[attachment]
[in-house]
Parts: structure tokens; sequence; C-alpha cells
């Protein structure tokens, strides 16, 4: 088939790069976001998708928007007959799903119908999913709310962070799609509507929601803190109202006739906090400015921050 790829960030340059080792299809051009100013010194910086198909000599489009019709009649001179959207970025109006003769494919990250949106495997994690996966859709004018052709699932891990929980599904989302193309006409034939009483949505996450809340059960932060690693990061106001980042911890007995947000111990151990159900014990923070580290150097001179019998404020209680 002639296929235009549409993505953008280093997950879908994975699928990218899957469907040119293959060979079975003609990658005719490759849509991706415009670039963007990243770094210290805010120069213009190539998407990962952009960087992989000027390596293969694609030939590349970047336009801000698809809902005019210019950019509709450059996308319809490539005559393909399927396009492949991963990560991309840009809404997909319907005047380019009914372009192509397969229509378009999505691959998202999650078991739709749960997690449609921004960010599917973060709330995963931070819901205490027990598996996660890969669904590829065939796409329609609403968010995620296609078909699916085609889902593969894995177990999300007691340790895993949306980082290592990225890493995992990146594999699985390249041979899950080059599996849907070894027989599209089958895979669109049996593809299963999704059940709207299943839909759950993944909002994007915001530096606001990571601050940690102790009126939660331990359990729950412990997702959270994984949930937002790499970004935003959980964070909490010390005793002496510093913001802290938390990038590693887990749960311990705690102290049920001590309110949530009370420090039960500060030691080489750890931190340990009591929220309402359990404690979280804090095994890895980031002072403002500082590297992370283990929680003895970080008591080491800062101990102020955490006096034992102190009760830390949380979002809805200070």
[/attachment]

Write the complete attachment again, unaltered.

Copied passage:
[in-house]
Parts: structure tokens; sequence; C-alpha cells
């Protein structure tokens, strides 16, 4: 088939790069976001998708928007007959799903119908999913709310962070799609509507929601803190109202006739906090400015921050 790829960030340059080792299809051009100013010194910086198909000599489009019709009649001179959207970025109006003769494919990250949106495997994690996966859709004018052709699932891990929980599904989302193309006409034939009483949505996450809340059960932060690693990061106001980042911890007995947000111990151990159900014990923070580290150097001179019998404020209680 002639296929235009549409993505953008280093997950879908994975699928990218899957469907040119293959060979079975003609990658005719490759849509991706415009670039963007990243770094210290805010120069213009190539998407990962952009960087992989000027390596293969694609030939590349970047336009801000698809809902005019210019950019509709450059996308319809490539005559393909399927396009492949991963990560991309840009809404997909319907005047380019009914372009192509397969229509378009999505691959998202999650078991739709749960997690449609921004960010599917973060709330995963931070819901205490027990598996996660890969669904590829065939796409329609609403968010995620296609078909699916085609889902593969894995177990999300007691340790895993949306980082290592990225890493995992990146594999699985390249041979899950080059599996849907070894027989599209089958895979669109049996593809299963999704059940709207299943839909759950993944909002994007915001530096606001990571601050940690102790009126939660331990359990729950412990997702959270994984949930937002790499970004935003959980964070909490010390005793002496510093913001802290938390990038590693887990749960311990705690102290049920001590309110949530009370420090039960500060030691080489750890931190340990009591929220309402359990404690979280804090095994890895980031002072403002500082590297992370283990929680003895970080008591080491800062101990102020955490006096034992102190009760830390949380979002809805200070």